In 1885, Edwin Cawston chartered a ship to bring fifty ostriches from South Africa to Galviston Texas. From Texas, he boarded his birds on a train bound for South Pasadena, California. In all, only eighteen of the ostriches survived the trip. But from the remaining flock, Cawston was able to bred and maintain a flock of approximately 100 head for his business — ostrich feather products.
It may seem odd today, but in the late nineteenth century up through the mid twentieth century, ostrich feathers were big business. Cawston's products were shipped worldwide.
Cawston wasn't the only game in town or in the country for that matter. If there was a buck to be made from plucking big bird feathers, you can bet that there was going to a lot of competition. Ostrich farms popped up all over the world to capitalize on the feathery commerce.
Although the big feather business isn't what it used to be, there are still many ostrich farms across the globe. I've visited a few in my day and can tell you that it takes a certain type of person to raise these birds. Personally, I'd rather stand in a pasture with angry bulls than with ostriches. From what I gather, they're not very smart, can out run anyone you know and I wouldn't advise turning your back on one.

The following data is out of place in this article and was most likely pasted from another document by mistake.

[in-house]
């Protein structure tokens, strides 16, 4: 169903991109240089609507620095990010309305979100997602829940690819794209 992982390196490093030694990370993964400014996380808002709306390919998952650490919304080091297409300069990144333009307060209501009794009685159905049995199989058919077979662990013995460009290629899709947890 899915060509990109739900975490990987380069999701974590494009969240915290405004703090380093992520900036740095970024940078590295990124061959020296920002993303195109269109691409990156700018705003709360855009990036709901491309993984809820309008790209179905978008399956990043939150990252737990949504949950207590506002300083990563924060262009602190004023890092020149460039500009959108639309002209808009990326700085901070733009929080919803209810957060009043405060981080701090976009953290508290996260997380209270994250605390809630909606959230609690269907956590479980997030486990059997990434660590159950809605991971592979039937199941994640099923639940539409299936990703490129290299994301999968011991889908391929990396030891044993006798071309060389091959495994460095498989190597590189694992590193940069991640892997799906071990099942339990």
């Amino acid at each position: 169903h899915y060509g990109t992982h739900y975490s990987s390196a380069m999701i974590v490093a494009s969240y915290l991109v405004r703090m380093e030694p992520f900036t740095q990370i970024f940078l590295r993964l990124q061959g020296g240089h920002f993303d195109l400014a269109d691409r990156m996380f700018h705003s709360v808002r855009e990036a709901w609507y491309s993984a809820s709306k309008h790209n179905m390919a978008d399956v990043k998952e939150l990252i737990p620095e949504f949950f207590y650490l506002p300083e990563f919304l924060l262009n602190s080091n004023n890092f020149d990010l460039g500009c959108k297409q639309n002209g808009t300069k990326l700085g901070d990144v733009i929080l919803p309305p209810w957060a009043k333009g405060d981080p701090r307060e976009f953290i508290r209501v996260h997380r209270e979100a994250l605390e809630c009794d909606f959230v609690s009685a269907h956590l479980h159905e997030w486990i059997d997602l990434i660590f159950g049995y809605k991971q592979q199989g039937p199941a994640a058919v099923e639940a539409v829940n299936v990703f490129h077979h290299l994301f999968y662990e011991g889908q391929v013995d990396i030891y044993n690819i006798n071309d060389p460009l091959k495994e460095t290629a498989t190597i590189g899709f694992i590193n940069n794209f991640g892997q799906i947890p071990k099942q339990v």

One day, just on the outskirts of Buellton, California, I was standing in front of a flock of ostriches, with a high fence between me and the flock, camera in front of my face, focusing on one of birds when my son gave a shout out that another bird was stretching over the fence looking to peck me in the head. Close call. Oddly enough, this was not my first encounter with an overly curious ostrich.
This group of postcards is from the early twentieth century, approximately circa 1910. I really enjoy the first card in this group. I've been to South Pasadena and can say without a doubt that there are no great pyramids in or around the town; nor does the surrounding landscape look like the Sahara Desert. However, I do appreciate the artist taking dramatic license to alter the landscape, achieving a suspended reality for the sake of marketing the farm as an exotic location.